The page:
- Monti said the "huge mass" of accommodative monetary policy by central banks and fiscal stimulus from governments "may well fire more inflation."
- At the same time, Monti said there were "a number of constraints on the flexibility of production" to increase.
Former Italian Prime Minister Mario Monti told CNBC Saturday that he believes the greatest threat to Europe's economic recovery from the coronavirus pandemic is "stagflation."
Monti, now the president of Italy's Bocconi University, said the "huge mass" of accommodative monetary policy by central banks and fiscal stimulus from governments, implemented to support economies amid the coronavirus pandemic, "may well fire more inflation."
At the same time, Monti said there were "a number of constraints on the flexibility of production" to increase.
Stagflation is generally considered to be when the rate of inflation is high but economic growth has slowed and unemployment remains elevated.
The IHS Markit euro zone flash composite purchasing managers' index, which looks at activity across manufacturing and services, hit a two-month low of 59.5 in August versus 60.2 in July. A reading higher than 50 still represents an expansion in economic activity, but many economists have suggested that momentum may be slowing in the region.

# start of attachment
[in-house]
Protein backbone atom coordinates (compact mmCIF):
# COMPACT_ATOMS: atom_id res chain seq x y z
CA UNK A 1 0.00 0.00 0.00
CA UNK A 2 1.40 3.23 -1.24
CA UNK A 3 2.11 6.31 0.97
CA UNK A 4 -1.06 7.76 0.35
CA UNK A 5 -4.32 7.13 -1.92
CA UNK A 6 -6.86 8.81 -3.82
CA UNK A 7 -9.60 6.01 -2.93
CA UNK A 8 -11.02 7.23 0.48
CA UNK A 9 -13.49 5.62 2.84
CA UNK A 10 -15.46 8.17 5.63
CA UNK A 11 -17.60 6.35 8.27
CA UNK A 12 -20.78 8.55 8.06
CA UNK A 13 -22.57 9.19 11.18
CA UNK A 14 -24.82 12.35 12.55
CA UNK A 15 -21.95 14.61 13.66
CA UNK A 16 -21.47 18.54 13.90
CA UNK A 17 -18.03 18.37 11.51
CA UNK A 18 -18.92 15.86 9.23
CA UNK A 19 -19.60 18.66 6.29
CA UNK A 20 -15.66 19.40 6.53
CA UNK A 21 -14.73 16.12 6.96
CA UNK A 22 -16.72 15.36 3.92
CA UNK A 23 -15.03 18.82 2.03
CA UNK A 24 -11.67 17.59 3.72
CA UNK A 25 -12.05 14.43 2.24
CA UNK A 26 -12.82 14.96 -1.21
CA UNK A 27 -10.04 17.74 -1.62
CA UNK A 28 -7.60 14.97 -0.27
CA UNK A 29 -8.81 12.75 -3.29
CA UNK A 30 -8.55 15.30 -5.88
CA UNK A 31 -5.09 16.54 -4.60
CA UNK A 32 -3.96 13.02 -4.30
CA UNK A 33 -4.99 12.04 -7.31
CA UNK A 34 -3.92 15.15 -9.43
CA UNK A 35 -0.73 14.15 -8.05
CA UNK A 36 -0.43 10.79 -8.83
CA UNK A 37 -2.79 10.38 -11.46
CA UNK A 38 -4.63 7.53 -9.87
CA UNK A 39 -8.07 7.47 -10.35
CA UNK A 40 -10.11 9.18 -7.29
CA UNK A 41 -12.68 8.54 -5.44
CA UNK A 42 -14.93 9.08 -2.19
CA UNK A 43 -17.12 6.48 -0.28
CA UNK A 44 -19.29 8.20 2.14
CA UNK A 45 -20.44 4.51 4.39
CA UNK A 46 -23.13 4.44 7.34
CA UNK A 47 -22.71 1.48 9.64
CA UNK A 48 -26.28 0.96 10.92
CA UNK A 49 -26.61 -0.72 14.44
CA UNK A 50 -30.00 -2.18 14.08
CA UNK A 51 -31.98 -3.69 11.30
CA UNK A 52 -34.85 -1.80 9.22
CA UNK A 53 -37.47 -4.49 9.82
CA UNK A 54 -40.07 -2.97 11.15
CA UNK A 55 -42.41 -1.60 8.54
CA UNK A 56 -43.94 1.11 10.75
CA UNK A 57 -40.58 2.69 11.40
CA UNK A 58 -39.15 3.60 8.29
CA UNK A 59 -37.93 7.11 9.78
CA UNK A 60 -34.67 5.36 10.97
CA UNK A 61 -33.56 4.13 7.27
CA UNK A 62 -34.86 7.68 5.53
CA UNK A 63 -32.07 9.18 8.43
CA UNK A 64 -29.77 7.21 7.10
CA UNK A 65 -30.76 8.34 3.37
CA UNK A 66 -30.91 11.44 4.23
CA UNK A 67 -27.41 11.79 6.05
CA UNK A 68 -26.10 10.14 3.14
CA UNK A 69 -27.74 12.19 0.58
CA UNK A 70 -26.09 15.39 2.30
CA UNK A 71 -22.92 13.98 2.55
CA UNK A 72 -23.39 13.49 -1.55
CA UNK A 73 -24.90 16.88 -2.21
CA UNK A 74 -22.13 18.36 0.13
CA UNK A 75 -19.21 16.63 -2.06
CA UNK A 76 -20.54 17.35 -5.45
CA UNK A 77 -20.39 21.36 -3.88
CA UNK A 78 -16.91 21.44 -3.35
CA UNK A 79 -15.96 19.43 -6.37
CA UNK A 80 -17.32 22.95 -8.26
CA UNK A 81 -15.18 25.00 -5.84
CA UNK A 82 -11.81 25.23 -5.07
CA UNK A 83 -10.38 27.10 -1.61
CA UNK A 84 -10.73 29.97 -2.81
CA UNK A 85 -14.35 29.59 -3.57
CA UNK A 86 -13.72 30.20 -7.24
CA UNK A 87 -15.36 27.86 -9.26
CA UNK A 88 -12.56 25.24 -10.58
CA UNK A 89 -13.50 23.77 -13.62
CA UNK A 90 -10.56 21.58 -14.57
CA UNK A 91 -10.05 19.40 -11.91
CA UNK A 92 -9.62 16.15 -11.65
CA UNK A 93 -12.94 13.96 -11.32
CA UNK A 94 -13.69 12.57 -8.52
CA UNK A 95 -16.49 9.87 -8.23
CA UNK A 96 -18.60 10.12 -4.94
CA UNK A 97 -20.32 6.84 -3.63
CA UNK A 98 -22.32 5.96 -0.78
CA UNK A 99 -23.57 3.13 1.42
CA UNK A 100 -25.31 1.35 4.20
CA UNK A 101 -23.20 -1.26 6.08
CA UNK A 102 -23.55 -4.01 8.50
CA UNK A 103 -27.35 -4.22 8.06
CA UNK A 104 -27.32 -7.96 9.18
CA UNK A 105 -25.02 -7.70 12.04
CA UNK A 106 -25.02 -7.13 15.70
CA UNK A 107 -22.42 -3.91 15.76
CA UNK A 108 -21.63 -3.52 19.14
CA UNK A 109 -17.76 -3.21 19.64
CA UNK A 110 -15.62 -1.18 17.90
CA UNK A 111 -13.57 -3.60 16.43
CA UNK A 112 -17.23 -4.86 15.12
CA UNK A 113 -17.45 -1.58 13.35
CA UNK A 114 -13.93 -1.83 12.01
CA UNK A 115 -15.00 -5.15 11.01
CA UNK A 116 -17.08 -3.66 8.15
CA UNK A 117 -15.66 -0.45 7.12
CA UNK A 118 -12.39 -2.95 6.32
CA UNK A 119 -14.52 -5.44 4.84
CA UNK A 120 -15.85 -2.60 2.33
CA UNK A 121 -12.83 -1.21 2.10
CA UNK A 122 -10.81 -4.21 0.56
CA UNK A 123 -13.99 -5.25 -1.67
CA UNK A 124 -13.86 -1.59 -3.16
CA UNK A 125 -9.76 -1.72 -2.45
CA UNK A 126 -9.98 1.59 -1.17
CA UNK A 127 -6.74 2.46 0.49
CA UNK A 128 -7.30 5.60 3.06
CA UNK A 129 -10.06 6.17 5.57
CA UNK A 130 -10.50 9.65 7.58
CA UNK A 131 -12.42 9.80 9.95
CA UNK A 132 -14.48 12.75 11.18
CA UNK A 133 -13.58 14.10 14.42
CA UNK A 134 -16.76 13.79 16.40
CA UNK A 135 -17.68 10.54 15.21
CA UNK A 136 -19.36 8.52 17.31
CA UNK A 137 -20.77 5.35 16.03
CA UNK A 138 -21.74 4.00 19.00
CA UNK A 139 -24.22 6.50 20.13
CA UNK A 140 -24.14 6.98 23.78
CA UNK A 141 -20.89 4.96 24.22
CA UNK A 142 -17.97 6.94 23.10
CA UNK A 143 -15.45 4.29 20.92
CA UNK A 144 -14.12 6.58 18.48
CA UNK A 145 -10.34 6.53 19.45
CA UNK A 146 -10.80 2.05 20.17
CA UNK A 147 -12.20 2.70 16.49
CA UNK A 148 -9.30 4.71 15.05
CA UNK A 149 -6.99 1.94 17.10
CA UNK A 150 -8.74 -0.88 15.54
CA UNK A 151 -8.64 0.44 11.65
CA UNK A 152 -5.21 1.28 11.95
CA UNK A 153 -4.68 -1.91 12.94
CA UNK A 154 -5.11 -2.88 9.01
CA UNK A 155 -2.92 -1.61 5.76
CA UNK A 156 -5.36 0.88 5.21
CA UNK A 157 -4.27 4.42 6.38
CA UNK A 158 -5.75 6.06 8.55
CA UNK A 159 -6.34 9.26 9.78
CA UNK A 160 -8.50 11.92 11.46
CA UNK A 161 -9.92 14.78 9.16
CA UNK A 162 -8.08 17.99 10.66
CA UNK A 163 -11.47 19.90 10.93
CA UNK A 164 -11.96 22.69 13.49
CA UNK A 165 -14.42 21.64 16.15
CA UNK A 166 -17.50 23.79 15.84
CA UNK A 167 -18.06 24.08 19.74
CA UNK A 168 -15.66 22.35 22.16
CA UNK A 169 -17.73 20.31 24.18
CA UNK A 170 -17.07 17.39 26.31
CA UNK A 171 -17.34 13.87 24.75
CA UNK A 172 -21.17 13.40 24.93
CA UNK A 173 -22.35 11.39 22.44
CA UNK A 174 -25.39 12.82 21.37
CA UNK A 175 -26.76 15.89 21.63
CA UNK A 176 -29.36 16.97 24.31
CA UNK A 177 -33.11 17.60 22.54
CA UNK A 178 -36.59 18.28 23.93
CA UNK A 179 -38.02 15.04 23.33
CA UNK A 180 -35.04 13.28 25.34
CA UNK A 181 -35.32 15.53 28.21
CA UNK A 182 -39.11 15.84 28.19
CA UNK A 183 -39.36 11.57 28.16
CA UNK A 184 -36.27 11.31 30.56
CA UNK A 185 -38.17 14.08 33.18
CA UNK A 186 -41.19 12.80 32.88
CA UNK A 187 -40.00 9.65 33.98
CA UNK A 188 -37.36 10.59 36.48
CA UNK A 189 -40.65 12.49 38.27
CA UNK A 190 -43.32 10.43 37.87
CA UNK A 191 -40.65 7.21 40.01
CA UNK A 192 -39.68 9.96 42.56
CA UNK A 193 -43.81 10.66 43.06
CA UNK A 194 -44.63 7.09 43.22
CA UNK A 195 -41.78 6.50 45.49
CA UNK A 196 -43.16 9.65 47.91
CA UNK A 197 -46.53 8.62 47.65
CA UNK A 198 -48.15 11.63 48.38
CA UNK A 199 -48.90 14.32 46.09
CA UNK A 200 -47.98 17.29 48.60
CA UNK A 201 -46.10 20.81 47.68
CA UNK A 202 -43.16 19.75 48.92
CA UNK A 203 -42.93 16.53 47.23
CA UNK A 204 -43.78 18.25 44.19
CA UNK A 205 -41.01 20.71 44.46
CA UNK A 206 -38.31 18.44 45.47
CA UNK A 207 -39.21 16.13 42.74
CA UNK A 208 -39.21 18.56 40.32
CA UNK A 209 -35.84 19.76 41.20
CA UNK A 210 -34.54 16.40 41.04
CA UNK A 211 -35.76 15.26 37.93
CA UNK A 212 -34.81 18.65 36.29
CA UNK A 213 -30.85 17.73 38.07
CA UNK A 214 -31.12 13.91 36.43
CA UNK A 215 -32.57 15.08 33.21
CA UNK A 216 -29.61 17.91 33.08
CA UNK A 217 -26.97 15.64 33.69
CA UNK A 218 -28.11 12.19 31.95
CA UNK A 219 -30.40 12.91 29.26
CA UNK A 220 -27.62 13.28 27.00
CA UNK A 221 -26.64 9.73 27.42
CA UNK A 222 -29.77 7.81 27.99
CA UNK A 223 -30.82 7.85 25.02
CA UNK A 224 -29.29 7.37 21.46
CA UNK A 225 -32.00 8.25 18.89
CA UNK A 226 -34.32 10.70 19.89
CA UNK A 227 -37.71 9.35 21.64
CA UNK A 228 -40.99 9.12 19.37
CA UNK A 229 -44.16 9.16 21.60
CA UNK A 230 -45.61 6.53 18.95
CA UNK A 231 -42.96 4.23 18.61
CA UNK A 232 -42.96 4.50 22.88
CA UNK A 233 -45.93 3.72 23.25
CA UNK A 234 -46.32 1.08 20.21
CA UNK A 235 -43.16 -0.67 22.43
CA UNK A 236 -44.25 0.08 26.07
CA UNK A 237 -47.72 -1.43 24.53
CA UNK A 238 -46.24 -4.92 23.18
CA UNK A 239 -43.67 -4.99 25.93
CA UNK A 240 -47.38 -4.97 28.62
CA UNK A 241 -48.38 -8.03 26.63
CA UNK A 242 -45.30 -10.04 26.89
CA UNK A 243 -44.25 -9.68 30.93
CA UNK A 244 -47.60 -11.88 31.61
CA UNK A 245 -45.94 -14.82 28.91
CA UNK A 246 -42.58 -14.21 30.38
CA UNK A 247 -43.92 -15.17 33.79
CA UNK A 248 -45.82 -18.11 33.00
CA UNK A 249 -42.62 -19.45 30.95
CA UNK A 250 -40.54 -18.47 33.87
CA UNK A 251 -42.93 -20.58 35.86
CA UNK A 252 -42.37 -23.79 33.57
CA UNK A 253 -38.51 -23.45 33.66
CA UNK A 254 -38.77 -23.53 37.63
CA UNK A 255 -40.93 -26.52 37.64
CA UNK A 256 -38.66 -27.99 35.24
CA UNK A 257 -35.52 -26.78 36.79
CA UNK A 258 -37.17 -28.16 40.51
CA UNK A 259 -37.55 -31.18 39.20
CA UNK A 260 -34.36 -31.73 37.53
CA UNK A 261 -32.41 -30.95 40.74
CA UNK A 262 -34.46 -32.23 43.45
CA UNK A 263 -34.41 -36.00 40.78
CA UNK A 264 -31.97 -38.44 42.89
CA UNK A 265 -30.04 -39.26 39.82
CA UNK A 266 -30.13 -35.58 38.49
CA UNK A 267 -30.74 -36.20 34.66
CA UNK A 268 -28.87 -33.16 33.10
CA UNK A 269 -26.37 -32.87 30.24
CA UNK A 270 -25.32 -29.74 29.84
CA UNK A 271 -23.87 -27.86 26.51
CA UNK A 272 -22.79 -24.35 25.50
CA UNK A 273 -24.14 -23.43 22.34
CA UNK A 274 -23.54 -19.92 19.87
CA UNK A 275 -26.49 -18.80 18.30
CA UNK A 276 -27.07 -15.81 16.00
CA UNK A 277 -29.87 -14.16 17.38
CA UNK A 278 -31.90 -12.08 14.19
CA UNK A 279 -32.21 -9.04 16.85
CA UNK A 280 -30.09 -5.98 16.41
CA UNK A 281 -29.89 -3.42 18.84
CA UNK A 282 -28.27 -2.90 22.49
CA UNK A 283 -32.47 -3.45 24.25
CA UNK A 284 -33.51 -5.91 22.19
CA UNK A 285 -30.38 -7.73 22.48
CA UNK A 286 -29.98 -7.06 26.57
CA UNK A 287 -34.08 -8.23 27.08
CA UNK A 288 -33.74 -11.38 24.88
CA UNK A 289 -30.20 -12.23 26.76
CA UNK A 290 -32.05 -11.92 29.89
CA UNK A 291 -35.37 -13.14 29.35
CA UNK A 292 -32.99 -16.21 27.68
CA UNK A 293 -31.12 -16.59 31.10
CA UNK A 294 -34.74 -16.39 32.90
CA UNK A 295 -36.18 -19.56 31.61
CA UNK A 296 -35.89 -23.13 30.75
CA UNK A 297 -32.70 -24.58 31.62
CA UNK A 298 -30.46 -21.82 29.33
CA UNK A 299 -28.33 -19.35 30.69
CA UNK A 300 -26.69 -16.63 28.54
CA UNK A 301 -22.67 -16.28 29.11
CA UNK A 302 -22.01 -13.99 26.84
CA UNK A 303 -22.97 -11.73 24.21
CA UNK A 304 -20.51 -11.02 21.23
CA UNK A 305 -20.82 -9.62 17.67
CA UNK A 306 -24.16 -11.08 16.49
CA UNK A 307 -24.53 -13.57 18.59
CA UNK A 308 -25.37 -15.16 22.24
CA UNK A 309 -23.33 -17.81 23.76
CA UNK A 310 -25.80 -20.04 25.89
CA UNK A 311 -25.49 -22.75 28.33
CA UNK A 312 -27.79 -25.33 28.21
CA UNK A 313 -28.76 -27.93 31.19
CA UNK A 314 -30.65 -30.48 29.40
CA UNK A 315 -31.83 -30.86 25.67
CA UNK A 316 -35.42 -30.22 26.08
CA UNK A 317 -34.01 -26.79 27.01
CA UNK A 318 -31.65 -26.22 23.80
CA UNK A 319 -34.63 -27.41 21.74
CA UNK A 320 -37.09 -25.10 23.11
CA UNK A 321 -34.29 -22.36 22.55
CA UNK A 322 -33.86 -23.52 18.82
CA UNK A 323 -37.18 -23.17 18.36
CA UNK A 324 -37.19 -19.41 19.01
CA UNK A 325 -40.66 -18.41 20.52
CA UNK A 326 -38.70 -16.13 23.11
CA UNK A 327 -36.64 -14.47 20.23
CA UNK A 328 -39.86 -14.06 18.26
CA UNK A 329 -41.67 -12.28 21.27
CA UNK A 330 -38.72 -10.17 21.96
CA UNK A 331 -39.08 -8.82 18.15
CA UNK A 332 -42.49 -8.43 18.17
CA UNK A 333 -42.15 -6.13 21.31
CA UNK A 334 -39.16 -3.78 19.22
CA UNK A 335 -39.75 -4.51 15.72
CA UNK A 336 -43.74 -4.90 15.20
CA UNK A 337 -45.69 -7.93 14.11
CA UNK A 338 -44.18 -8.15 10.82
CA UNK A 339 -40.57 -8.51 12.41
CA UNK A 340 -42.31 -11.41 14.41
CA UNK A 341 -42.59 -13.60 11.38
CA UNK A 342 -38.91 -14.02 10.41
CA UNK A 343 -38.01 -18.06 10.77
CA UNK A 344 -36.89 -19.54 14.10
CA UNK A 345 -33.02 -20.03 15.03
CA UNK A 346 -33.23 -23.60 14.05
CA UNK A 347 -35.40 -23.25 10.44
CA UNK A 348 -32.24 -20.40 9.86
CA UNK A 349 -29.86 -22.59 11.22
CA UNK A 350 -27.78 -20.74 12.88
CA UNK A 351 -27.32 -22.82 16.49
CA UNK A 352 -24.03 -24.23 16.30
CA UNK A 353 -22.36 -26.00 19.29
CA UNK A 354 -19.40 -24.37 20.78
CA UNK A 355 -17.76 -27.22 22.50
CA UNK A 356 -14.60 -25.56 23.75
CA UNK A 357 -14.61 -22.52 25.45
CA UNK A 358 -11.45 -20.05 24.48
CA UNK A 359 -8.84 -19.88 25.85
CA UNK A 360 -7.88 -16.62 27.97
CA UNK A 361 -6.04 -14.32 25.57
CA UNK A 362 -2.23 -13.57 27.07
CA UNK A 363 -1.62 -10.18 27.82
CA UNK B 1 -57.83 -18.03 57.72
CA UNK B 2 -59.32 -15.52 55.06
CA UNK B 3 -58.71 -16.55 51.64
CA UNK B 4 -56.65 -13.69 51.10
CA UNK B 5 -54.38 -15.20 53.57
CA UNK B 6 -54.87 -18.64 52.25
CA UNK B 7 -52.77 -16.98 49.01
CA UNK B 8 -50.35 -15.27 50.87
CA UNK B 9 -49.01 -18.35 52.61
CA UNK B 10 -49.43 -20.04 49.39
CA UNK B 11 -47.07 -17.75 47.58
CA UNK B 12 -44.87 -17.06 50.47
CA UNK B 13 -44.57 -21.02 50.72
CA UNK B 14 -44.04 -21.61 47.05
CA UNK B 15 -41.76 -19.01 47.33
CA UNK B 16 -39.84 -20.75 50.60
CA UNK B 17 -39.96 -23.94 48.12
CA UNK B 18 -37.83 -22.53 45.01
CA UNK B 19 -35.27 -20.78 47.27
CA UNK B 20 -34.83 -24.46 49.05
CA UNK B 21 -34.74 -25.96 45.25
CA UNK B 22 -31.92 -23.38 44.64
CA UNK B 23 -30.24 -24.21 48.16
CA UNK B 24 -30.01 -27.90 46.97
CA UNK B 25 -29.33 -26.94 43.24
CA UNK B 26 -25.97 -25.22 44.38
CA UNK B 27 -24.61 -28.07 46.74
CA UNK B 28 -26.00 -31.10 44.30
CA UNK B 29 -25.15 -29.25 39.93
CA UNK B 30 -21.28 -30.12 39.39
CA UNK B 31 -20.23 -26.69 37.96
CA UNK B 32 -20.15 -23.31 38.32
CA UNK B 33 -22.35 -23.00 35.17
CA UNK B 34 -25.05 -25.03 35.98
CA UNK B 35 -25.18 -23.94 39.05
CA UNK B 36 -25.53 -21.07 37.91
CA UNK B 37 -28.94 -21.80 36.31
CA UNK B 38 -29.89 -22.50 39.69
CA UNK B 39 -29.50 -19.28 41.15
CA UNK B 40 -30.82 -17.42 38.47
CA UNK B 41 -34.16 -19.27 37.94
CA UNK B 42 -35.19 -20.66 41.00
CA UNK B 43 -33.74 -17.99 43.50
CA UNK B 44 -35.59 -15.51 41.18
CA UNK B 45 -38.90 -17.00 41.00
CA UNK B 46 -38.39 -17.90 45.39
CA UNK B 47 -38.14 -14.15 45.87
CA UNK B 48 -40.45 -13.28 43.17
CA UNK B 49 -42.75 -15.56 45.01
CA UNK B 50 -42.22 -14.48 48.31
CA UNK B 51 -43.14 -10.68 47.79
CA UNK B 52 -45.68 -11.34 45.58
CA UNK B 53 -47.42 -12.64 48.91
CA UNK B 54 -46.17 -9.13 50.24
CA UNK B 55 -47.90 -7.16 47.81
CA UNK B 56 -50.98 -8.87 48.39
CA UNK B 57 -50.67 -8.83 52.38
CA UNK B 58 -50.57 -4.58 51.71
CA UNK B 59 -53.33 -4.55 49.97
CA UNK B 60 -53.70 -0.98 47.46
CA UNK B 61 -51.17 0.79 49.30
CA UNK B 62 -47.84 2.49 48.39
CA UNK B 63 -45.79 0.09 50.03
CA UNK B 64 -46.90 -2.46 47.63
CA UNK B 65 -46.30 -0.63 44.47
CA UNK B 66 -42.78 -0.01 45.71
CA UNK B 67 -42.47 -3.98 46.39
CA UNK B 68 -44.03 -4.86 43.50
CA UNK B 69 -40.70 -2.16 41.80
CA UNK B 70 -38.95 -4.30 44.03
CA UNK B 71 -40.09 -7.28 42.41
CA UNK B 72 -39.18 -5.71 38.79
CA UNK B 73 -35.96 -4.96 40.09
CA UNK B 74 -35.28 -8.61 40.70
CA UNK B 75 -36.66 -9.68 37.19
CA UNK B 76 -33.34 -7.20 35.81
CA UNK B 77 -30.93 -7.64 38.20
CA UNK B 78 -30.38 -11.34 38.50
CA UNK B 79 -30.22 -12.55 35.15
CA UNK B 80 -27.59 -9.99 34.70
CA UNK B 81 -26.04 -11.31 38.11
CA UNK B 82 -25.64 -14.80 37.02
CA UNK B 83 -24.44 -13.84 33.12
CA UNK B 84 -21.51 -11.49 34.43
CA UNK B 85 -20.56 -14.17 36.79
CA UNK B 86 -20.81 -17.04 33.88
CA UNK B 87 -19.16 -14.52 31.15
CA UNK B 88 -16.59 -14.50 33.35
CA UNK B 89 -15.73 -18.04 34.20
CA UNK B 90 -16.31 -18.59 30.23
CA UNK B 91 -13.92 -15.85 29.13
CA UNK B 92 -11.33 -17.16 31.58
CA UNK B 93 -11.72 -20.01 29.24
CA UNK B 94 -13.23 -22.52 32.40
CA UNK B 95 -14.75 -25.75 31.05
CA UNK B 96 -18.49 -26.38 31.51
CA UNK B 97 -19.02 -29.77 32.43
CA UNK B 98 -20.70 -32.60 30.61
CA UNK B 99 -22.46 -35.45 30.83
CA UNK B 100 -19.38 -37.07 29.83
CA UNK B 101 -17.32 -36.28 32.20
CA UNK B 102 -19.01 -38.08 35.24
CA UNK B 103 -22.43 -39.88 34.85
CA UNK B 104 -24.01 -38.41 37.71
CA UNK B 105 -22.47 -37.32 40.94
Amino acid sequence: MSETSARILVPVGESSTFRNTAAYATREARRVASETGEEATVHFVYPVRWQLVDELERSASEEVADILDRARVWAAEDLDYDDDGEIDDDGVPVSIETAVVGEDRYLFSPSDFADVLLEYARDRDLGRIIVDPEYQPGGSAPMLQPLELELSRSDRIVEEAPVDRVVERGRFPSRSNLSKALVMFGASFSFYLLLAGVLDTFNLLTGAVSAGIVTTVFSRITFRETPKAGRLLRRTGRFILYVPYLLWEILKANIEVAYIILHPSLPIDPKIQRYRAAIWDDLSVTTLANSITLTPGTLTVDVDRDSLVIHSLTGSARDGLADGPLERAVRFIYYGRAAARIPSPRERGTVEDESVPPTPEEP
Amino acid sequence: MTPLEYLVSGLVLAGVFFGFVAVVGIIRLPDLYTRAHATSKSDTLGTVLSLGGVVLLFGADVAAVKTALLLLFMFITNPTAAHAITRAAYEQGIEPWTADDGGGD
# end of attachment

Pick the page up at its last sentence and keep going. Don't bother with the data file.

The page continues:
There is also concern around the effect of supply chain issues from Asia hitting manufacturing activity in Europe, as well as the fact that higher wages could feed into inflationary pressures.
Speaking to CNBC's Steve Sedgwick at the European House Ambrosetti Forum on Saturday, Monti said that economies, not only in the EU, could start to experience elements of "stagflation" similar to that seen in many countries in the 1970s.
Monti said, therefore, it will be "very important to manage wisely and in a coordinated manner this transition from a needed abundance of monetary and financial support to a more ordinary situation."
Preliminary data released on Tuesday showed inflation in the euro zone hit a 10-year high in August, with consumer prices up 3% from a year ago.
The European Central Bank is due to hold its next policy meeting on Sep. 9 and is expected to discuss the path forward for its asset purchasing program. However, analysts told CNBC earlier in the week that they expect the ECB to hold off announcing a tapering of its Covid stimulus measures until December.
— CNBC's Silvia Amaro contributed to this report.
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